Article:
The ideal situation for minor children with divorced parents is, of course, for the parents to avoid conflict and collaborate as much as possible. Sadly, this doesn’t always happen. Parents may use the legal system, not as a last-resort vehicle for protecting the best interests of the children, but as a means for venting every frustration they feel toward their ex. If your ex hauls you into court alleging contempt, it is essential that you take the contempt case seriously, regardless of your opinion of the merits of his/her case. Being found in contempt can have serious negative implications for your life, including your relationship with your children, so defend against this kind of case vigorously with the help of an experienced South Florida timesharing and visitation lawyer.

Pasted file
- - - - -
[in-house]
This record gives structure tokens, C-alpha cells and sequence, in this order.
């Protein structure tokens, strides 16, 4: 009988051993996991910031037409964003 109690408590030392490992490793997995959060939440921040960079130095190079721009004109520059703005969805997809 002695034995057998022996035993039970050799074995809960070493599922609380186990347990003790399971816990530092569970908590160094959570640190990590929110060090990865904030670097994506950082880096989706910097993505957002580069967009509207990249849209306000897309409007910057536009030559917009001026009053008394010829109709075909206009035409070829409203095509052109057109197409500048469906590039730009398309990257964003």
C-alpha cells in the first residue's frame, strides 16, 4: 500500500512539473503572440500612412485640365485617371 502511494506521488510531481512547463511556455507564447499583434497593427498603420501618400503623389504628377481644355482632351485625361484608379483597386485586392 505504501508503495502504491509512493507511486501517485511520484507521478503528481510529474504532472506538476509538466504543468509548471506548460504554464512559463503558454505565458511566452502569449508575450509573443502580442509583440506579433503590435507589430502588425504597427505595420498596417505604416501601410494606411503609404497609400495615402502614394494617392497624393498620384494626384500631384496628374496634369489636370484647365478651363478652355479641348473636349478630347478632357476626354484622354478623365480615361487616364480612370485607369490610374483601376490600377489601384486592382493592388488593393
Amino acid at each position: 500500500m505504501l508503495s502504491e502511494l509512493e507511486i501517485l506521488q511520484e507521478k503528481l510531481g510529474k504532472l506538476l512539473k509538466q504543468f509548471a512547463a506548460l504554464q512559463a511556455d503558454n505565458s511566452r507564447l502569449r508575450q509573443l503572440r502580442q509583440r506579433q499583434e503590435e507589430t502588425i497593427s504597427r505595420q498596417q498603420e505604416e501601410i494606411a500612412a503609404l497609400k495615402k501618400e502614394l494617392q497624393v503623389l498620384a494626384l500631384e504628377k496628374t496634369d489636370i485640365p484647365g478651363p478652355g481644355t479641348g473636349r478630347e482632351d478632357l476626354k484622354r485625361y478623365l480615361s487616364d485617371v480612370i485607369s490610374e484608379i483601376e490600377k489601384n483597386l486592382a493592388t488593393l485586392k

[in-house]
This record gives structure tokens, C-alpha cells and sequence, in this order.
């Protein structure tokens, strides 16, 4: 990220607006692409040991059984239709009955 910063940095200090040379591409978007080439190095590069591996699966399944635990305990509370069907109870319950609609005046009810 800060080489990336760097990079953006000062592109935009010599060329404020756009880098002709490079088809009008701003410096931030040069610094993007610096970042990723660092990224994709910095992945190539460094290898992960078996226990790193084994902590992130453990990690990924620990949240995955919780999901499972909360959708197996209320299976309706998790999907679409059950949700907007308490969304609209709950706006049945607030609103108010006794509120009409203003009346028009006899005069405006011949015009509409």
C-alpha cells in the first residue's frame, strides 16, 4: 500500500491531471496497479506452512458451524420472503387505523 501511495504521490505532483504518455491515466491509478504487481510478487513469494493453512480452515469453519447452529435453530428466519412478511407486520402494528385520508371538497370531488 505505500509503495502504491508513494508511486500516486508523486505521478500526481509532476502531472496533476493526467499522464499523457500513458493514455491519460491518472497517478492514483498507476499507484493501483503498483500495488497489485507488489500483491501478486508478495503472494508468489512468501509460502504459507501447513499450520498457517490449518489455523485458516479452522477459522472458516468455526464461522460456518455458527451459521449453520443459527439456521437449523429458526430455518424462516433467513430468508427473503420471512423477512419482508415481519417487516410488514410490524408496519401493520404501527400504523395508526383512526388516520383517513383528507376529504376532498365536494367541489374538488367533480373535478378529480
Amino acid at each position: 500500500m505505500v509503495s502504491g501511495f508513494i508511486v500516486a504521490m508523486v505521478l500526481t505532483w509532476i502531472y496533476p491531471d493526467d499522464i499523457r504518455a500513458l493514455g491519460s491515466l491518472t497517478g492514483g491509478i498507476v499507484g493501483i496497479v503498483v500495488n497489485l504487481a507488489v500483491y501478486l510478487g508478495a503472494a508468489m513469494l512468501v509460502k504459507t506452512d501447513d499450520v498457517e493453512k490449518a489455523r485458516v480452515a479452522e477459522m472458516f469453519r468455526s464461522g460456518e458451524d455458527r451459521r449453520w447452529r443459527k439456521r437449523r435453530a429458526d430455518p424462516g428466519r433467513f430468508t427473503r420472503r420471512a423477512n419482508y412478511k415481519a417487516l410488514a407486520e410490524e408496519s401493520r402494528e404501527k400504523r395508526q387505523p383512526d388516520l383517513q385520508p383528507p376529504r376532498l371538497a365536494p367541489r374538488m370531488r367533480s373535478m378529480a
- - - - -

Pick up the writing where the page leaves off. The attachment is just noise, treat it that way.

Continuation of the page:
It is always important to make certain that you follow the terms of the court’s order on timesharing and visitation very carefully and precisely. However, sometimes, your ex-spouse may try to allege contempt, not because you violated a black-and-white provision of the order, but merely because he/she was angry that you did not do things “her way” or “his way.” Just because you did something that was contrary to your ex-spouse’s preferences, that’s not contempt unless it is also contrary to what the judge ordered.
Presenting a successful defense against a contempt allegation, then, sometimes is simply a matter of establishing that the wrongful action you allegedly took was something that was not discussed in the trial court’s order. Take, for example, this timesharing and visitation scenario from the other side of the state.